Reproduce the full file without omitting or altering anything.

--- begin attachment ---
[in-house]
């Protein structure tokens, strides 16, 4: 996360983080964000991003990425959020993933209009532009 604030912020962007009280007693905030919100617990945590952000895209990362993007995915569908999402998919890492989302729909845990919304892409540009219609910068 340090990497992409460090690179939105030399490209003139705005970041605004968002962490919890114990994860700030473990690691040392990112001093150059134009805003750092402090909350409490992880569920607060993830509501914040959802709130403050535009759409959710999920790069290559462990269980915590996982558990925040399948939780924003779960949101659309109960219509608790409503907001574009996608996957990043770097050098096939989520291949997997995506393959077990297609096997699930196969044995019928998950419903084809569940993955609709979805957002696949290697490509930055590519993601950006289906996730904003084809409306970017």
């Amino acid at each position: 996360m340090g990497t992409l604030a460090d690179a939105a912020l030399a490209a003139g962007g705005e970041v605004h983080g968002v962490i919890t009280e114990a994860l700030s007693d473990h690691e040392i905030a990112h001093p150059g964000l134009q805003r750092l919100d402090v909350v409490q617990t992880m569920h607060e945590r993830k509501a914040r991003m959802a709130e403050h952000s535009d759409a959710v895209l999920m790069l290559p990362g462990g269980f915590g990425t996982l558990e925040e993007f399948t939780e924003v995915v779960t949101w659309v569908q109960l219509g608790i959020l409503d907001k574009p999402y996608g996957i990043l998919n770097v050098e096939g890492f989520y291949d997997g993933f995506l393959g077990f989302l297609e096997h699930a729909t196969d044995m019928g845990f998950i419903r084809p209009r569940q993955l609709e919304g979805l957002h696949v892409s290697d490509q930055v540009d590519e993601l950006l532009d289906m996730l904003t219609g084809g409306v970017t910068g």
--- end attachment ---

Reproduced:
[in-house]
């Protein structure tokens, strides 16, 4: 996360983080964000991003990425959020993933209009532009 604030912020962007009280007693905030919100617990945590952000895209990362993007995915569908999402998919890492989302729909845990919304892409540009219609910068 340090990497992409460090690179939105030399490209003139705005970041605004968002962490919890114990994860700030473990690691040392990112001093150059134009805003750092402090909350409490992880569920607060993830509501914040959802709130403050535009759409959710999920790069290559462990269980915590996982558990925040399948939780924003779960949101659309109960219509608790409503907001574009996608996957990043770097050098096939989520291949997997995506393959077990297609096997699930196969044995019928998950419903084809569940993955609709979805957002696949290697490509930055590519993601950006289906996730904003084809409306970017």
């Amino acid at each position: 996360m340090g990497t992409l604030a460090d690179a939105a912020l030399a490209a003139g962007g705005e970041v605004h983080g968002v962490i919890t009280e114990a994860l700030s007693d473990h690691e040392i905030a990112h001093p150059g964000l134009q805003r750092l919100d402090v909350v409490q617990t992880m569920h607060e945590r993830k509501a914040r991003m959802a709130e403050h952000s535009d759409a959710v895209l999920m790069l290559p990362g462990g269980f915590g990425t996982l558990e925040e993007f399948t939780e924003v995915v779960t949101w659309v569908q109960l219509g608790i959020l409503d907001k574009p999402y996608g996957i990043l998919n770097v050098e096939g890492f989520y291949d997997g993933f995506l393959g077990f989302l297609e096997h699930a729909t196969d044995m019928g845990f998950i419903r084809p209009r569940q993955l609709e919304g979805l957002h696949v892409s290697d490509q930055v540009d590519e993601l950006l532009d289906m996730l904003t219609g084809g409306v970017t910068g």